Would you do it differently today?

A year and a half ago I wrote a post called My Gameplan for Starting a New Project from Scratch that just detailed my thoughts on starting up a new project.  I was asked via email last week if I had any changes to that post.  Yes, absolutely:

Follow it Through!

Don’t jump into the work too early without a good story backlog definition, an understanding of the goals of the system, and some inkling of the expectations of the client (which are undoubtedly going to turn out to be ridiculously unrealistic).

All processes, even XP and Scrum, have some sort of fuzzy project conception phase.  The activities that you perform in that phase are crucial to the success of the project by preparing the field, but easy to neglect because there isn’t much pressure upfront and the feedback loop that says “you’re wrong!” hasn’t started yet.  On the other hand, I think you need to work with a sense of purpose early in the project to get through that initial phase and get started.  In My Gameplan post I talked about the importance of getting momentum early on in the project.  That’s largely based on my experiences in a large organization that let the early phases drag on way too long.  After doing three projects and starting a fourth since that post, I’d still err a little bit on the side of starting the coding in earnest too early rather than too late. 

I did have some issues with coding outrunning the build, test, and deployment infrastructure.  Take care of that stuff as early as possible.  Especially early on the project, if you see chances to add some automation to reduce friction, do it right then.  Investments early on pay off more in the lifecycle of a project. 
 

 

About Jeremy Miller

Jeremy is the Chief Software Architect at Dovetail Software, the coolest ISV in Austin. Jeremy began his IT career writing "Shadow IT" applications to automate his engineering documentation, then wandered into software development because it looked like more fun. Jeremy is the author of the open source StructureMap tool for Dependency Injection with .Net, StoryTeller for supercharged acceptance testing in .Net, and one of the principal developers behind FubuMVC. Jeremy's thoughts on all things software can be found at The Shade Tree Developer at http://codebetter.com/jeremymiller.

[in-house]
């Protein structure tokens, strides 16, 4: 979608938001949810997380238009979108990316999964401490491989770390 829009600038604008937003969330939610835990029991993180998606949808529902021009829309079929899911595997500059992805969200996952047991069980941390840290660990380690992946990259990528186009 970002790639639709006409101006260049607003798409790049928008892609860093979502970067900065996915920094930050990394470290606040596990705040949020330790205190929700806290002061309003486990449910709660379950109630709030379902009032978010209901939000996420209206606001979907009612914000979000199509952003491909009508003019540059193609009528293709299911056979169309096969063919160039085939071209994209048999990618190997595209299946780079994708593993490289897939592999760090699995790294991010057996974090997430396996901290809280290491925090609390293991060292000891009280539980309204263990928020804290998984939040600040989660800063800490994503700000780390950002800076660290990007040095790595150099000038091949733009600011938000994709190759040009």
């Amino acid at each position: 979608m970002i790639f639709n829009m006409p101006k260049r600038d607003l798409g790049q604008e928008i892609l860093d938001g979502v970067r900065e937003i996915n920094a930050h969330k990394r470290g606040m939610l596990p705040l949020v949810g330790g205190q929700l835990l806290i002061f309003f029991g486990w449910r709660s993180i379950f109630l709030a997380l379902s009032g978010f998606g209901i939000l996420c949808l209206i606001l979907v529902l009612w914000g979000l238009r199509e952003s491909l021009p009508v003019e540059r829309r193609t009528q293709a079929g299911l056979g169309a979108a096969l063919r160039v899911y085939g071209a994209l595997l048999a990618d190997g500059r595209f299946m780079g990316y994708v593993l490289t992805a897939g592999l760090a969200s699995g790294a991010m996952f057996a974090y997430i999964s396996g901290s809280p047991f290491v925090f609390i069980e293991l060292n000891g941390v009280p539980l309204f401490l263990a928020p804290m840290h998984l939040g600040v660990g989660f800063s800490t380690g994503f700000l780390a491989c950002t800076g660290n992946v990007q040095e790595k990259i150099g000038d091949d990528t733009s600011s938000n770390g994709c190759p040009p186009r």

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  • http://http://agileconsulting.blogspot.com Jeff Anderson

    Jeremy ,
    good post,as usual .

    While I try to use as many agile techniques as possible on any given project. I also agree that you need to do some upfront work before you can just jump into development .

    Setting up the building testing framework is a good example, but I typically also need to do things like outline the architecture at least a high level (whiteboards, digital cameras and wiki’s are often sufficient), get a reasonable understanding of how the business is going to be measuring the success of the project/product (i.e. the business case), and if I am on a large project make sure I understand the dependencies between teams and existing systems being affected, to name a few .

    I do make sure to avoid detailed documentation, and focus on getting context necessary to make my agile team successful.

    Regards
    Jeff

  • http://www.grantpalin.com Grant Palin

    Just read that post – a bit heady but very informative. I’ve been using source control for some time, and have more recently learned and integrated automated builds and analysis into one of my projects. It was somewhat painful trying to get it on after the fact, and I can appreciate it will be much easier to have it in place the next time I start a project.